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Graham Lab



Welcome to the website for the Graham Laboratory at the University of Colorado at Denver Anschutz Medical Campus.

The Graham lab focuses on the TAM family of receptor tyrosine kinases (Tyro-3, Axl, and Mer) and their roles in development and progression of human cancer. TAM-family tyrosine kinases regulate an intriguing mix of normal cellular processes, including proliferation/survival, adhesion and migration, blood clot stabilization, and regulation of inflammatory cytokine release. Signaling pathways employed by the TAM family have been recently elucidated and mediate diverse cellular functions, including macrophage clearance of apoptotic cells, platelet aggregation, and natural killer (NK) cell differentiation. Aberrant expression of the TAM-family receptors and their ligands has been demonstrated in a wide variety of human cancers.

Current projects in the lab include the study of TAM receptor activation and signaling in acute lymphoblastic leukemia, acute myeloid leukemia, melanoma, non-small cell lung cancer. Specifically, activation of Mer and/or Axl in these cancer types leads to downstream activation of pro-survival signaling pathways, including PI3K/AKT, p38 and ERK MAP kinases, and STAT5/STAT6. Inhibition of Mer and/or Axl using shRNA leads to decreased signaling through these survival pathways, induction of cancer cell death, decreased colony formation in clonogenic or soft agar assays and decreased tumor growth in animal models. In addition, shRNA-mediated inhibition of Mer and/or Axl increases the sensitivity of tumor cells to traditional cytotoxic chemotherapies. Moreover, we have recently shown that Mer functions in the immune system to promote an anti-inflammatory phenotype that promotes tumorigenesis. These pre-clinical data identify and validate Mer as a potential therapeutic target for treatment of a wide spectrum of tumor types. In addition, the variety of mechanisms by which Mer inhibition may lead to anti-tumor activity, including direct tumor cell killing, sensitization to cytotoxic chemotherapies, and increased immune-mediated tumor rejection suggest that Mer inhibition may be a particularly effective strategy for treatment of cancers.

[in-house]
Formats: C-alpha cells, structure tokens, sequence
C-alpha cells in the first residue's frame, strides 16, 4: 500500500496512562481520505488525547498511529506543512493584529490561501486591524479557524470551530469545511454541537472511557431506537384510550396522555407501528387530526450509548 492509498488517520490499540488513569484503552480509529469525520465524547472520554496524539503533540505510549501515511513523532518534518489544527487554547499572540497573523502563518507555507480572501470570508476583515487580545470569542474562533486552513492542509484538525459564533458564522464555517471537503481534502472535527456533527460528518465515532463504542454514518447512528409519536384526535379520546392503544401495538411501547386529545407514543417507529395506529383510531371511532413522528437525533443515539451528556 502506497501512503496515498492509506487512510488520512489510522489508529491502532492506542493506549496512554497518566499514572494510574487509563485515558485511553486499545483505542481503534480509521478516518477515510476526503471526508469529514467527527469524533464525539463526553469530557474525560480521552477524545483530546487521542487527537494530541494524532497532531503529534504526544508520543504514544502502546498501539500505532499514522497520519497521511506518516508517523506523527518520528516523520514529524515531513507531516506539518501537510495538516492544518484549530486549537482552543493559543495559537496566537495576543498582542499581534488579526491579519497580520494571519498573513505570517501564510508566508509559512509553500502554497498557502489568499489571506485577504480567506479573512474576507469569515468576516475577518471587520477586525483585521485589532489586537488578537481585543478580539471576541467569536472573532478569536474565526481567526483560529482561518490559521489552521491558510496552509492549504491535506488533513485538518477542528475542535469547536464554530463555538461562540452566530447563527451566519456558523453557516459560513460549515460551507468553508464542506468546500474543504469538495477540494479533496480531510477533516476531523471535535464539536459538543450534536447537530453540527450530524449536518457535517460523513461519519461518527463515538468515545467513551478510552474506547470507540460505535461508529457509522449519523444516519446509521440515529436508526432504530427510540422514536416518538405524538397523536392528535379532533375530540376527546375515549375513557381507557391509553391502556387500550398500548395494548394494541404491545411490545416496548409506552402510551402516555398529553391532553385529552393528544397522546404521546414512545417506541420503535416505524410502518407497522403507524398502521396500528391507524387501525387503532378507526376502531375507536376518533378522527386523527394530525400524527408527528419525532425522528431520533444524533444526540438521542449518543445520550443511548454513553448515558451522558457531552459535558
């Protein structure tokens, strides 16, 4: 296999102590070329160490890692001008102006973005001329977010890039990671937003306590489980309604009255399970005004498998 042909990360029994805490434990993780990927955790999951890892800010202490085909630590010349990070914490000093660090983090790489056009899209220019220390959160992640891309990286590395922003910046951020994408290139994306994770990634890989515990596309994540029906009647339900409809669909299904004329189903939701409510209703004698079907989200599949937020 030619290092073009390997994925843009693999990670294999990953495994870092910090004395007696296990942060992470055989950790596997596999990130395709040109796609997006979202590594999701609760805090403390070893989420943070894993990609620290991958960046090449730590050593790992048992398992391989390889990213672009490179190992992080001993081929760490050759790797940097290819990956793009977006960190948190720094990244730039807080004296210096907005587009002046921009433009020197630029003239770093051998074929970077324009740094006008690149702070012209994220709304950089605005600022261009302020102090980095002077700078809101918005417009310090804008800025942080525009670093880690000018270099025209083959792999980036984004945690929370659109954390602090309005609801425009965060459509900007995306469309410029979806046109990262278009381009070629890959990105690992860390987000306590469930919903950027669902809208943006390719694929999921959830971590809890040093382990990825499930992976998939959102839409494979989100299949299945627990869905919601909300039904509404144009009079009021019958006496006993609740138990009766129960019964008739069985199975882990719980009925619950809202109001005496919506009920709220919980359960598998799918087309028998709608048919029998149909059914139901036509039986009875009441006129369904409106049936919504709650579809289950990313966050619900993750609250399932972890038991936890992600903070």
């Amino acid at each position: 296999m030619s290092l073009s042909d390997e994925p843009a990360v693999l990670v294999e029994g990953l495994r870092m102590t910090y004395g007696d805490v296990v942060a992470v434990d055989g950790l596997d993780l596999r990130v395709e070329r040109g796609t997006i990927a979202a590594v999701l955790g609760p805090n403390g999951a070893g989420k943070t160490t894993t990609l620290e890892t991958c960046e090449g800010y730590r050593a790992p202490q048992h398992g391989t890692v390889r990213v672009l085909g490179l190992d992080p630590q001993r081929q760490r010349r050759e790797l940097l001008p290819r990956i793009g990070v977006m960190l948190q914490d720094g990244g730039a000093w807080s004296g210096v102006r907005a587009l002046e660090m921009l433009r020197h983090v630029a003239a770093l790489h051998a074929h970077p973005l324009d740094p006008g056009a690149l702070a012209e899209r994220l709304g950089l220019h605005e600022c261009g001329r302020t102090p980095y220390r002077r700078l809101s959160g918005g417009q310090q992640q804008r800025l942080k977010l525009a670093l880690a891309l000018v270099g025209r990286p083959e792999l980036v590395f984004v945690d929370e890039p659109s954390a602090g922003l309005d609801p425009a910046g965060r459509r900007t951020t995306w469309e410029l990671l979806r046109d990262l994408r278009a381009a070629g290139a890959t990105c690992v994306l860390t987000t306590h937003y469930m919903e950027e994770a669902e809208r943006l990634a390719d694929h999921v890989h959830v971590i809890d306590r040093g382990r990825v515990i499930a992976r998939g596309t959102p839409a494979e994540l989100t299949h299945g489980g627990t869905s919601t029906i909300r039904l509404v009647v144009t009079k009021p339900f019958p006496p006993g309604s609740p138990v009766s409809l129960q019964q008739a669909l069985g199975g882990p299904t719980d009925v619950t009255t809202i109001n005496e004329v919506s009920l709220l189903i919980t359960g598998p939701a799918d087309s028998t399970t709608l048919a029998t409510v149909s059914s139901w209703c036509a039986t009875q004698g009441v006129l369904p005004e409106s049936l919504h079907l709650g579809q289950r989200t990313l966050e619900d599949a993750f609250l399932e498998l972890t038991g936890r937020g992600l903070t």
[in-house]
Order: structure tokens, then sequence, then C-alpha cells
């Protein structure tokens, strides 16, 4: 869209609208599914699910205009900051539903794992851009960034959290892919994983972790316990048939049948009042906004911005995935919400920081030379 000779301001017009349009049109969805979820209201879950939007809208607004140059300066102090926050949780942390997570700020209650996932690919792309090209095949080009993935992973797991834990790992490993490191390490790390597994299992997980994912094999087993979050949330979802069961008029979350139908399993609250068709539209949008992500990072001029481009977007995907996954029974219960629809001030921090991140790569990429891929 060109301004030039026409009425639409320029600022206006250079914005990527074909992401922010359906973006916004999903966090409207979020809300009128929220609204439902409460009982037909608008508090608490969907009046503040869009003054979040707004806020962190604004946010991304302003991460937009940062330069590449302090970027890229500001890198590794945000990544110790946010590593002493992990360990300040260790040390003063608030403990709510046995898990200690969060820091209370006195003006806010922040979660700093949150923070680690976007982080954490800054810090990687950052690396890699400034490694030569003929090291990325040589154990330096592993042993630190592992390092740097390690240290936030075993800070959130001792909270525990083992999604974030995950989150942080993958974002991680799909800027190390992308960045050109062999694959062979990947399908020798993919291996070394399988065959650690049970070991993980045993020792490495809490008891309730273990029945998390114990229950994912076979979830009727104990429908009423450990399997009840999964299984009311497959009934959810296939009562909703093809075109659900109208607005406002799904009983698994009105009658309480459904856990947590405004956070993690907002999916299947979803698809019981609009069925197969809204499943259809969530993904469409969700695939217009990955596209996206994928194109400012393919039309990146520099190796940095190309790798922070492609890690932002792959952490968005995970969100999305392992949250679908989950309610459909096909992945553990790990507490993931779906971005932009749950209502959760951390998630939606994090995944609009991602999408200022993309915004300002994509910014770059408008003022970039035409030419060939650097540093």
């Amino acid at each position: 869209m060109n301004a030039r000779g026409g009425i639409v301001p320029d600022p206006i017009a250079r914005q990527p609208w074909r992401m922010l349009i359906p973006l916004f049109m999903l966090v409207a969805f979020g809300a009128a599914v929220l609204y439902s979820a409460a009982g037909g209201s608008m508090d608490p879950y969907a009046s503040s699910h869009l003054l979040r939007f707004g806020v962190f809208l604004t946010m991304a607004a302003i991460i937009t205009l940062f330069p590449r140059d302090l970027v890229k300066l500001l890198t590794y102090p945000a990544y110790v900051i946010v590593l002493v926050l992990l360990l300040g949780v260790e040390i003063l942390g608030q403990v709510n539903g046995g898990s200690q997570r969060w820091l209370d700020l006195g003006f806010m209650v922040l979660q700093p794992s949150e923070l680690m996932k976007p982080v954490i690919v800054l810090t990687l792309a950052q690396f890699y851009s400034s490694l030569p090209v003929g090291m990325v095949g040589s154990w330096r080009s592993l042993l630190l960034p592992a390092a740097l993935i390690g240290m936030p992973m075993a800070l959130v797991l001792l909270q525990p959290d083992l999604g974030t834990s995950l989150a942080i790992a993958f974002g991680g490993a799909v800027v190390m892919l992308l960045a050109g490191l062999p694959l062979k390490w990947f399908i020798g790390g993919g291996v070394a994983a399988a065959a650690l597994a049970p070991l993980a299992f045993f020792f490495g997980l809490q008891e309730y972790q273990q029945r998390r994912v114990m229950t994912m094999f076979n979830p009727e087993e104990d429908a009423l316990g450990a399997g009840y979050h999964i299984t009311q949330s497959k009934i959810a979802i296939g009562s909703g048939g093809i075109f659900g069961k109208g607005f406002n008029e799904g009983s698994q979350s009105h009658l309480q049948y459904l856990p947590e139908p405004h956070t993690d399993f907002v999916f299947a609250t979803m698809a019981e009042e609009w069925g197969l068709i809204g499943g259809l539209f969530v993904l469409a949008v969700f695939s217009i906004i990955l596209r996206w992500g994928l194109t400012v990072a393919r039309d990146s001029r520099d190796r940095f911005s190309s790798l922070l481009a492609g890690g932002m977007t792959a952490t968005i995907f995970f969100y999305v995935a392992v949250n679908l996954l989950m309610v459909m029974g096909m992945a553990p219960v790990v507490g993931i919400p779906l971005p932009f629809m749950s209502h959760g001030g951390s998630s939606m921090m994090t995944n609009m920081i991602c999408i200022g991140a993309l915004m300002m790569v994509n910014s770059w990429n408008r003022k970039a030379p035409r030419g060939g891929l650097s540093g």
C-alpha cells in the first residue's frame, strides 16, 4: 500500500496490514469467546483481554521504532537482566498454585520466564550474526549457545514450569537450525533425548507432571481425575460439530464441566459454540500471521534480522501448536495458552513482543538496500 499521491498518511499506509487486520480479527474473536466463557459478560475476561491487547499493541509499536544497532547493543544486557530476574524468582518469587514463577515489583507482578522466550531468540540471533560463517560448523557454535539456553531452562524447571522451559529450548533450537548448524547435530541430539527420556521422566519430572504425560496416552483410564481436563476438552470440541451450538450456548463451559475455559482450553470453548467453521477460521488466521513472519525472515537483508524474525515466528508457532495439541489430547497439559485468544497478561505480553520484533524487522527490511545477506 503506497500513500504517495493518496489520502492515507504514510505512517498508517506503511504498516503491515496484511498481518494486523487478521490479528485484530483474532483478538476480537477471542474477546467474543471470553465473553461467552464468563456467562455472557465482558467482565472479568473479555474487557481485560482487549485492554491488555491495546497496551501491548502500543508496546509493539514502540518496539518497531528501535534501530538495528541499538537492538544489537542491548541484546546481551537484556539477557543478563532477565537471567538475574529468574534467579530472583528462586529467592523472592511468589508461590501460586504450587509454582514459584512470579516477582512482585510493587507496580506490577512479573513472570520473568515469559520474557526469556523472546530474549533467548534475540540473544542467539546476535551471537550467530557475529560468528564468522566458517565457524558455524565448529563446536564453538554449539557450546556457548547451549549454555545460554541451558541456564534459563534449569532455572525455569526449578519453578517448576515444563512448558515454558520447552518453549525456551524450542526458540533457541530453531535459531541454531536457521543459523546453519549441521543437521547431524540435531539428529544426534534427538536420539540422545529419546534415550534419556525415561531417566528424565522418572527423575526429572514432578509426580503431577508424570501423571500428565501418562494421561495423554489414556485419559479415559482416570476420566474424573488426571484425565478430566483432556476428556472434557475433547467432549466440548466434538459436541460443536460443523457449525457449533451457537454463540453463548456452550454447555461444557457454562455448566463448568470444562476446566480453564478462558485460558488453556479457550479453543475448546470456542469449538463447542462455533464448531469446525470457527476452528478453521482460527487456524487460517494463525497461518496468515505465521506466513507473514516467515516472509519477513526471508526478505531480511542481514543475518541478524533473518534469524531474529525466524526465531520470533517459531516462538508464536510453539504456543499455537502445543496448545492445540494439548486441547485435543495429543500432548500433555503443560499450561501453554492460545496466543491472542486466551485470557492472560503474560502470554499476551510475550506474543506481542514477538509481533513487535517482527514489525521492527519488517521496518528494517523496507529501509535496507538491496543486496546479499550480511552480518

Most recently, we have developed first-in-class, novel Mer-selective small molecule inhibitors in conjunction with our collaborators at the University of North Carolina. These Mer inhibitors mediate anti-tumor activity in cell culture and animal models and are progressing toward clinical development.

​We have also generated several recombinant proteins that function as ligand sinks and thereby inhibit both Mer and Axl. These biologic therapies have been developed primarily for anti-thrombotic applications and are sufficient to inhibit platelet aggregation in vitro and reduce fatal clot formation in vivo, suggesting their therapeutic utility.